Interferon beta-1b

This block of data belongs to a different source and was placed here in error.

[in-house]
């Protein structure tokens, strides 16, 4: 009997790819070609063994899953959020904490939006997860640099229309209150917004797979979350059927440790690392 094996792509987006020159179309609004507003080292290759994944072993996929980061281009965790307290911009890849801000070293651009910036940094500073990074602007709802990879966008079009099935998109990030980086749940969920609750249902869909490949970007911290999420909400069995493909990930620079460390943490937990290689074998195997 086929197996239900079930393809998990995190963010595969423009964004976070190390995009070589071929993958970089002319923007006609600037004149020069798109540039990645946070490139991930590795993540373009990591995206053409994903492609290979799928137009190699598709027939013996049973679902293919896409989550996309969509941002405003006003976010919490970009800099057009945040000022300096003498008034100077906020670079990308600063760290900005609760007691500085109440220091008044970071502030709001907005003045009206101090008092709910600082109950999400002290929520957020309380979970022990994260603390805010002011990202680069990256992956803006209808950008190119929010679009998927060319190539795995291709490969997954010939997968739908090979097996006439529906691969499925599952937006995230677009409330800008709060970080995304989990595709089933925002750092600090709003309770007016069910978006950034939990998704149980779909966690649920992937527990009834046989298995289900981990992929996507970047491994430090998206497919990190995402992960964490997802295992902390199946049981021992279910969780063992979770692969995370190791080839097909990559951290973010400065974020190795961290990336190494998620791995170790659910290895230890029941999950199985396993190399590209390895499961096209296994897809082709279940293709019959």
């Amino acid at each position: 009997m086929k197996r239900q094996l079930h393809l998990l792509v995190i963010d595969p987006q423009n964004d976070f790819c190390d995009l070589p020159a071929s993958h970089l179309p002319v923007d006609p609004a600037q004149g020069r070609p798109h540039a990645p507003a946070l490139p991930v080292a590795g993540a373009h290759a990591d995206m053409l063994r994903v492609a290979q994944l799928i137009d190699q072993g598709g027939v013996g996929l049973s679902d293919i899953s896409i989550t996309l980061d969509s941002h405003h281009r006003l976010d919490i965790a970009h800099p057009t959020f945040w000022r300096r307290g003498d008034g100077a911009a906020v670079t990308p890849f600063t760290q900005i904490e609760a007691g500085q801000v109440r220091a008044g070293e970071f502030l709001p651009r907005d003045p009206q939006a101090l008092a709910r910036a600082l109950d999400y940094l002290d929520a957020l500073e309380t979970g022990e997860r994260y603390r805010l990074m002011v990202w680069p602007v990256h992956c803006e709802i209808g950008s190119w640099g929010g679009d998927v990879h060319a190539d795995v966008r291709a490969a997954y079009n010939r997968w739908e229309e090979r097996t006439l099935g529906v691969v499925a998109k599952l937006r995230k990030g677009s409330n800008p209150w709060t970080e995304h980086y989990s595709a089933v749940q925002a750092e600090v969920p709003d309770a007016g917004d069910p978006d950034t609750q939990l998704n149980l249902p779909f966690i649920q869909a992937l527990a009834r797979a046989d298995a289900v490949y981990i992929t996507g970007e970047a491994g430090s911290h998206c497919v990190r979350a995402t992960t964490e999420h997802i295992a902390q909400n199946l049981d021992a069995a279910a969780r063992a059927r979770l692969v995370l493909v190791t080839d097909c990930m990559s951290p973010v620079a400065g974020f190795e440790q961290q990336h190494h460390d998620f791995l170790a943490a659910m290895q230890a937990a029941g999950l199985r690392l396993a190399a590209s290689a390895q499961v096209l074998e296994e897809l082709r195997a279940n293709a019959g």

Compound Name:Interferon beta-1bMolecular Target:Type I interferon receptorsMolecular Structure:recombinant, humanLicensed Indication:relapsing forms of multiple sclerosisManufacturer and/or Distributor:Novartis; ; BayerInitial FDA Approval:1993Summary:Interferon beta-lb (Betaseron, Extavia) is a protein product produced by E.coli containing the human interferon beta-1b gene with an induced mutation to substitute a serine residue for cysteine at position 17. It has a molecular weight of approximately 18,500 kDa, and it is not glycosylated. Interferon beta-1b binds to the Type I interferon receptor on a variety of cell types, and induces the upregulation of a large number of genes and has multiple physiological effects that are immunomodulatory, antiviral, or antiproliferative. Part of the therapeutic effect in multiple sclerosis (MS) might be attributable to some of these activities, i.e. up regulation of T suppressor cells, down regulation of inflammatory cytokine production and antigen presentation, and inhibition of lymphocyte trafficking to the central nervous system. In fact, however, the mechanism of action of interferon beta-1b in MS is not understood. Several of the genes that are upregulated by interferon beta-1b have been used as biomarkers during the development of the compound (neopterin, b2-microglobulin, MxA protein, and IL-10). Interferon beta-1b is administered at a dose of 0.25 mg by subcutaneous injections every other day. In 1993, interferon beta-1b was approved by the FDA for treatment of the relapsing/remitting form of MS. In 2006, the indication was added for new onset MS patients with MRI findings consistent with the diagnosis. Interferon beta-1b treatment reduces the frequency of clinical exacerbations. In 2009, the FDA approved the marketing of the same agent by Novartis, under the brand name Extavia. The U.S. Food approved BETACONECT, the only electronic autoinjector in the treatment of relapsing-remitting multiple sclerosis (RRMS) in September 2015 and this has been made available for Betaseron users. The clinical effects of Interferon beta-1b were studied in four randomized, multicenter, double-blind, placebo-controlled studies in patients with multiple sclerosis. In these studies, treatment with interferon-beta-1b was shown to reduce frequency of exacerbations, increase the proportion of exacerbation-free patients, reduce progression to disability and delay the time to development of a second exacerbation. A recent Cochrane review of interferons-beta against glatiramer acetate for relapsing-remitting multiple sclerosis showed comparable safety and efficacy. In controlled clinical trials, the most common adverse reactions (at least 5% more frequent on BETASERON than on placebo) were: injection site reaction, lymphopenia, flu-like symptoms, myalgia, leukopenia, neutropenia, increased liver enzymes, headache, hypertonia, pain, rash, insomnia, abdominal pain, and asthenia. It is advised to monitor CBC, liver function tests and signs and symptoms of hepatic injury in patients taking Betaseron. Betaseron is contraindicated in patients with a history of hypersensitivity to natural or recombinant interferon beta, albumin, or mannitol.References


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